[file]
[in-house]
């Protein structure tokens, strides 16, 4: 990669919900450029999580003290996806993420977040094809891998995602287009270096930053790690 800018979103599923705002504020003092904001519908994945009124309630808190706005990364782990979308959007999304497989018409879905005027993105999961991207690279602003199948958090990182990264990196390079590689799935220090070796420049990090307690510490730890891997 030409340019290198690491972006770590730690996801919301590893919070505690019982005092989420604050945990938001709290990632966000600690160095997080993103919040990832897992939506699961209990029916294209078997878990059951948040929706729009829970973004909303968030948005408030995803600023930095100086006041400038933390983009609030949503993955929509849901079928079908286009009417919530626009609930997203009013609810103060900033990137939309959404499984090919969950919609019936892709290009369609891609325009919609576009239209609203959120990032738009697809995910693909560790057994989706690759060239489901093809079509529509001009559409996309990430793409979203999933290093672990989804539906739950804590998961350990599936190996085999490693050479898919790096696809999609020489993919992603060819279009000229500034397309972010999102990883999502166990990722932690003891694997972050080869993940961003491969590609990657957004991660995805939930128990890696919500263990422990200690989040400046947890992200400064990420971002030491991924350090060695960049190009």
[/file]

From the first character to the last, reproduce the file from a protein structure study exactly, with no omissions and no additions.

[in-house]
């Protein structure tokens, strides 16, 4: 990669919900450029999580003290996806993420977040094809891998995602287009270096930053790690 800018979103599923705002504020003092904001519908994945009124309630808190706005990364782990979308959007999304497989018409879905005027993105999961991207690279602003199948958090990182990264990196390079590689799935220090070796420049990090307690510490730890891997 030409340019290198690491972006770590730690996801919301590893919070505690019982005092989420604050945990938001709290990632966000600690160095997080993103919040990832897992939506699961209990029916294209078997878990059951948040929706729009829970973004909303968030948005408030995803600023930095100086006041400038933390983009609030949503993955929509849901079928079908286009009417919530626009609930997203009013609810103060900033990137939309959404499984090919969950919609019936892709290009369609891609325009919609576009239209609203959120990032738009697809995910693909560790057994989706690759060239489901093809079509529509001009559409996309990430793409979203999933290093672990989804539906739950804590998961350990599936190996085999490693050479898919790096696809999609020489993919992603060819279009000229500034397309972010999102990883999502166990990722932690003891694997972050080869993940961003491969590609990657957004991660995805939930128990890696919500263990422990200690989040400046947890992200400064990420971002030491991924350090060695960049190009």